See also Swedish statutes in translation (Ds 2001:7), which contains a list of published translations of Swedish statutes. The translations are mostly in English, but some are also available in other languages. With all translations of Swedish statutes it is important to observe that the translations do not necessarily represent the latest version of the legislation.
To identify the relevant preparatory documents you need to know something about how Swedish laws are made. First, a commission of inquiry is appointed by the government, with an instruction on which legal area to investigate. The commission gives a report containing a detailed description of the proposed law, including a background on the current legal situation in this particular area. The report is published in either of the series SOU (Statens Offentliga Utredningar = Swedish Government Official Reports) or Ds (Departementsserien = Ministry Publications Series), depending on the type of commission.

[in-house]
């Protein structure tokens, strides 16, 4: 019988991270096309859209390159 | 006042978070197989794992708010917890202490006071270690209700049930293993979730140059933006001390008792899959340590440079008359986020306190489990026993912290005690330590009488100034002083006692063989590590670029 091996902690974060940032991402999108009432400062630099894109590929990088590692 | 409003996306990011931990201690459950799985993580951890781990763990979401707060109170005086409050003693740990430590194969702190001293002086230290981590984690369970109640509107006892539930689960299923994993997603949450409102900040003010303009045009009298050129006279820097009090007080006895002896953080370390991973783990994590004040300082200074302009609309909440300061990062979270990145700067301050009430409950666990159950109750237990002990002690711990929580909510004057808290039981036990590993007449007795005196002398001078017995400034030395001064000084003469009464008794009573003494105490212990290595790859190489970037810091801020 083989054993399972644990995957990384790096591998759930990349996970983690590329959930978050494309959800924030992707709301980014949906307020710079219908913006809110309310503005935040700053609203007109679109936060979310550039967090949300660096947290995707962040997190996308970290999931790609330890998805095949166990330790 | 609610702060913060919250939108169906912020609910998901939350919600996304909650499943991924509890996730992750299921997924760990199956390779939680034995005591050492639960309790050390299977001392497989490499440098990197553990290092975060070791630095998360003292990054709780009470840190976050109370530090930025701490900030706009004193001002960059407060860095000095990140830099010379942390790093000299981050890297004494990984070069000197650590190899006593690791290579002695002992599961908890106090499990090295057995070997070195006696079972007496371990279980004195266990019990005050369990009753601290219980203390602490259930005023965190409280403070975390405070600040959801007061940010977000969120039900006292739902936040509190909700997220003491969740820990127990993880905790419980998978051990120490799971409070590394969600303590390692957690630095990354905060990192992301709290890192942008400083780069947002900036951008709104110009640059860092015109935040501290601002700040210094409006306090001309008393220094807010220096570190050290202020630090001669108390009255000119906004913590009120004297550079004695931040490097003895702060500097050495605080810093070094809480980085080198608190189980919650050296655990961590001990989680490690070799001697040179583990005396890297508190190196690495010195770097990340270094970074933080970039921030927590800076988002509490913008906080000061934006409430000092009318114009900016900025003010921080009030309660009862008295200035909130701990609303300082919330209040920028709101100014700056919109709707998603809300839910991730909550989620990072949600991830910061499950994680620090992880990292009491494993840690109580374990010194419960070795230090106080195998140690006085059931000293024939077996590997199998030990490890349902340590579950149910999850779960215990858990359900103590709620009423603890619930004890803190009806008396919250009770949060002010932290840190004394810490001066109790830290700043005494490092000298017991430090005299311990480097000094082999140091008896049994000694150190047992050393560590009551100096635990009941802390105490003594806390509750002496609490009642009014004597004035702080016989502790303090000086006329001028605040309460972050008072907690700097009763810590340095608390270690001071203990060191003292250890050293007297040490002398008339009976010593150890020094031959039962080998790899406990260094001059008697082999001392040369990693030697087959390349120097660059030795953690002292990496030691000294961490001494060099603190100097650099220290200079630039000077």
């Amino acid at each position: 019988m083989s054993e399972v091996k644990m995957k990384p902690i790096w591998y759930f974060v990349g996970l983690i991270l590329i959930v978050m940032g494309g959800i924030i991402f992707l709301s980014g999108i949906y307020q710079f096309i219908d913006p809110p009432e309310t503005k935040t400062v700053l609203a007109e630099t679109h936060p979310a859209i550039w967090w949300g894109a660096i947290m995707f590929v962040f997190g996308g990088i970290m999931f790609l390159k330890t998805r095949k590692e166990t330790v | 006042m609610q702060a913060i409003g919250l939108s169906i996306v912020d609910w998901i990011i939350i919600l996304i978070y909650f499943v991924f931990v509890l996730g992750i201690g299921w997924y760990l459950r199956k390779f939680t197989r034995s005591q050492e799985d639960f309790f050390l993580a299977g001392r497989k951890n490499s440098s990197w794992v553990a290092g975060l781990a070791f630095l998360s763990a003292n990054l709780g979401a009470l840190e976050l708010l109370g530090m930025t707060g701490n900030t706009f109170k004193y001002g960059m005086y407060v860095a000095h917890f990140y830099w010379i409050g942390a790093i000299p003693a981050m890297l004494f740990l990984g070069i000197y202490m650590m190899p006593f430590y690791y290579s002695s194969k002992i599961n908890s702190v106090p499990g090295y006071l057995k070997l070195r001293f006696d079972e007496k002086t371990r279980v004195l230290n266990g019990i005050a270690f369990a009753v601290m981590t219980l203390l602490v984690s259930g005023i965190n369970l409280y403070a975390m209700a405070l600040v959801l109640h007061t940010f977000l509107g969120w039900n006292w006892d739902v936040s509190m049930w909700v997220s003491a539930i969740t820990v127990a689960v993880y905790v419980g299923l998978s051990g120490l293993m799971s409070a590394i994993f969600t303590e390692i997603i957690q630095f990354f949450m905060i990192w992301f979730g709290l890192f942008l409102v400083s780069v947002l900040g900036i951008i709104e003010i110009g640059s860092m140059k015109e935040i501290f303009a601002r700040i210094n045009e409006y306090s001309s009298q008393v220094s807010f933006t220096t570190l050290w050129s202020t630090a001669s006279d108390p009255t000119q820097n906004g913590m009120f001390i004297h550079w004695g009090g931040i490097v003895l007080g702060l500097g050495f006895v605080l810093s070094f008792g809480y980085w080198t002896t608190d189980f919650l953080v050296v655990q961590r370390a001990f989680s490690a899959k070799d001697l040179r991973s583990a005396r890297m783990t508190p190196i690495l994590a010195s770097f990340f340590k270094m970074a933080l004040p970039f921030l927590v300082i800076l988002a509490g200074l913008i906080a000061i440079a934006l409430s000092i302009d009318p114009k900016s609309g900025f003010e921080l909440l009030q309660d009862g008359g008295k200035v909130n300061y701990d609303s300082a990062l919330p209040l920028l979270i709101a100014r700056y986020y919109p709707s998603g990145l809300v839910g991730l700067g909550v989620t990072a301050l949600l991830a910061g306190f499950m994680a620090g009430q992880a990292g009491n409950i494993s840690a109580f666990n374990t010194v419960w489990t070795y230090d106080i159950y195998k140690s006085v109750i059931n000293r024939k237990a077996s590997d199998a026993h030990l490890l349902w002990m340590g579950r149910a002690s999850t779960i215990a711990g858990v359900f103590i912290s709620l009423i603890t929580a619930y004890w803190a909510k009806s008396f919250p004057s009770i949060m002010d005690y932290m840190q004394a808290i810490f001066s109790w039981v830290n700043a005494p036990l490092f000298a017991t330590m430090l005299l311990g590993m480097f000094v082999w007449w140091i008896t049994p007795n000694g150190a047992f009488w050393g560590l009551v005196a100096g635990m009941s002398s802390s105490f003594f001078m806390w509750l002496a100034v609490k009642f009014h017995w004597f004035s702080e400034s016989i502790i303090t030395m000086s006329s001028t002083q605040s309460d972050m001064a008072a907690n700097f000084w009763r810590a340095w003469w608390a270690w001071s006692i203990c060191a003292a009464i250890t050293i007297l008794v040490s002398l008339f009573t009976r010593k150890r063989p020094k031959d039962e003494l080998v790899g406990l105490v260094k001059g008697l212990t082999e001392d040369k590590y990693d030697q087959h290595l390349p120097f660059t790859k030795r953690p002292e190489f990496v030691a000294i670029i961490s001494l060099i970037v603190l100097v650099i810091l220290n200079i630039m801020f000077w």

The report is then circulated to concerned parties, for example courts and other public authorities, for comment. After considering the report with comments, the responsible ministry gives a government bill (called proposition), containing the proposed law with a detailed explanatory statement. The parliament (Riksdag) considers this proposal in one of its committees, which gives a report (utskottsbetänkande) with their comments. Finally, the law is passed through a vote in parliament.
A summary (in Swedish) of the preparatory documents for a particular law can be found in the law journal Nytt juridiskt arkiv, part II (1876-), which covers a selection of important laws. The Government bill (proposition) is the most important preparatory document when interpreting the law. However, if the parliament has had a different opinion on some point in their report, the government bill is overruled in this part.